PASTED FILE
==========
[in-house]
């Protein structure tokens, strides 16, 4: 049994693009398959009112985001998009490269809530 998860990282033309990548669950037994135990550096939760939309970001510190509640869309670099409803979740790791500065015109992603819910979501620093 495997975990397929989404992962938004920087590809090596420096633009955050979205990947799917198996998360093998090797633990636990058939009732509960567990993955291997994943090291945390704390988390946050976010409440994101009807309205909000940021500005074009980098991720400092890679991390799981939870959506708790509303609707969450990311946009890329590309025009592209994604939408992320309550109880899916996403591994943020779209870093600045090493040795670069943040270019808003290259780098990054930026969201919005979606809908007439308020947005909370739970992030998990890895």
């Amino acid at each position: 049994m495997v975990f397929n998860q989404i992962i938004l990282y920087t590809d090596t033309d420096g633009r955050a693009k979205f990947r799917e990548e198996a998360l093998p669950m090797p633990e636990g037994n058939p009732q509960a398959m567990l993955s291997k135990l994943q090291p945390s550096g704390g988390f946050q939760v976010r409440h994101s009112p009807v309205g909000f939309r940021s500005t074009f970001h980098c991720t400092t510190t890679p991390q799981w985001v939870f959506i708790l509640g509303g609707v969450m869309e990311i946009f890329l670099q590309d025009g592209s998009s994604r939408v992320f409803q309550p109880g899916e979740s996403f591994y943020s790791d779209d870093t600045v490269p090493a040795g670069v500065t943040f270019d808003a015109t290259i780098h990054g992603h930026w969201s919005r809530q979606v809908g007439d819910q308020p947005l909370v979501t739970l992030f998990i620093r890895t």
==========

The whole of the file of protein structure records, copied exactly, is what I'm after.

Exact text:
[in-house]
């Protein structure tokens, strides 16, 4: 049994693009398959009112985001998009490269809530 998860990282033309990548669950037994135990550096939760939309970001510190509640869309670099409803979740790791500065015109992603819910979501620093 495997975990397929989404992962938004920087590809090596420096633009955050979205990947799917198996998360093998090797633990636990058939009732509960567990993955291997994943090291945390704390988390946050976010409440994101009807309205909000940021500005074009980098991720400092890679991390799981939870959506708790509303609707969450990311946009890329590309025009592209994604939408992320309550109880899916996403591994943020779209870093600045090493040795670069943040270019808003290259780098990054930026969201919005979606809908007439308020947005909370739970992030998990890895």
């Amino acid at each position: 049994m495997v975990f397929n998860q989404i992962i938004l990282y920087t590809d090596t033309d420096g633009r955050a693009k979205f990947r799917e990548e198996a998360l093998p669950m090797p633990e636990g037994n058939p009732q509960a398959m567990l993955s291997k135990l994943q090291p945390s550096g704390g988390f946050q939760v976010r409440h994101s009112p009807v309205g909000f939309r940021s500005t074009f970001h980098c991720t400092t510190t890679p991390q799981w985001v939870f959506i708790l509640g509303g609707v969450m869309e990311i946009f890329l670099q590309d025009g592209s998009s994604r939408v992320f409803q309550p109880g899916e979740s996403f591994y943020s790791d779209d870093t600045v490269p090493a040795g670069v500065t943040f270019d808003a015109t290259i780098h990054g992603h930026w969201s919005r809530q979606v809908g007439d819910q308020p947005l909370v979501t739970l992030f998990i620093r890895t």